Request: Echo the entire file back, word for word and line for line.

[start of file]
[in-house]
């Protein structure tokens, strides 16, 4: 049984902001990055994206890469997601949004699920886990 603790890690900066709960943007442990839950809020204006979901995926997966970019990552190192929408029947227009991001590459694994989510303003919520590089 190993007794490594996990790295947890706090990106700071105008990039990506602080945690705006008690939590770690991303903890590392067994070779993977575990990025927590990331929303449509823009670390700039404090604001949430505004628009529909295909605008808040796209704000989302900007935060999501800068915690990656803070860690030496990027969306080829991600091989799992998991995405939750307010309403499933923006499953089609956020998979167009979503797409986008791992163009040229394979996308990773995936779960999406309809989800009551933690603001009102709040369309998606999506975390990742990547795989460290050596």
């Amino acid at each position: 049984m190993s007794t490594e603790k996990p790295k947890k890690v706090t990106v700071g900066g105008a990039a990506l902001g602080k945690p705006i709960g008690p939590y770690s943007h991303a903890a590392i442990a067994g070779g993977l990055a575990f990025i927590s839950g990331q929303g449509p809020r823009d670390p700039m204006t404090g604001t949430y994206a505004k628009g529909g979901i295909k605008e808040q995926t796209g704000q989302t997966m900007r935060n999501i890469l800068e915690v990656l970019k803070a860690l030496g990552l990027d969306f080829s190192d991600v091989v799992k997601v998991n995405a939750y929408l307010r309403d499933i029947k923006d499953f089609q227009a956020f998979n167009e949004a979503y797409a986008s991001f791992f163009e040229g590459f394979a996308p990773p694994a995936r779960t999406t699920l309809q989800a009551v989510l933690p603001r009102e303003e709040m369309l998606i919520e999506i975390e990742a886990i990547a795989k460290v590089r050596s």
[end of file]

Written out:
[in-house]
């Protein structure tokens, strides 16, 4: 049984902001990055994206890469997601949004699920886990 603790890690900066709960943007442990839950809020204006979901995926997966970019990552190192929408029947227009991001590459694994989510303003919520590089 190993007794490594996990790295947890706090990106700071105008990039990506602080945690705006008690939590770690991303903890590392067994070779993977575990990025927590990331929303449509823009670390700039404090604001949430505004628009529909295909605008808040796209704000989302900007935060999501800068915690990656803070860690030496990027969306080829991600091989799992998991995405939750307010309403499933923006499953089609956020998979167009979503797409986008791992163009040229394979996308990773995936779960999406309809989800009551933690603001009102709040369309998606999506975390990742990547795989460290050596």
């Amino acid at each position: 049984m190993s007794t490594e603790k996990p790295k947890k890690v706090t990106v700071g900066g105008a990039a990506l902001g602080k945690p705006i709960g008690p939590y770690s943007h991303a903890a590392i442990a067994g070779g993977l990055a575990f990025i927590s839950g990331q929303g449509p809020r823009d670390p700039m204006t404090g604001t949430y994206a505004k628009g529909g979901i295909k605008e808040q995926t796209g704000q989302t997966m900007r935060n999501i890469l800068e915690v990656l970019k803070a860690l030496g990552l990027d969306f080829s190192d991600v091989v799992k997601v998991n995405a939750y929408l307010r309403d499933i029947k923006d499953f089609q227009a956020f998979n167009e949004a979503y797409a986008s991001f791992f163009e040229g590459f394979a996308p990773p694994a995936r779960t999406t699920l309809q989800a009551v989510l933690p603001r009102e303003e709040m369309l998606i919520e999506i975390e990742a886990i990547a795989k460290v590089r050596s």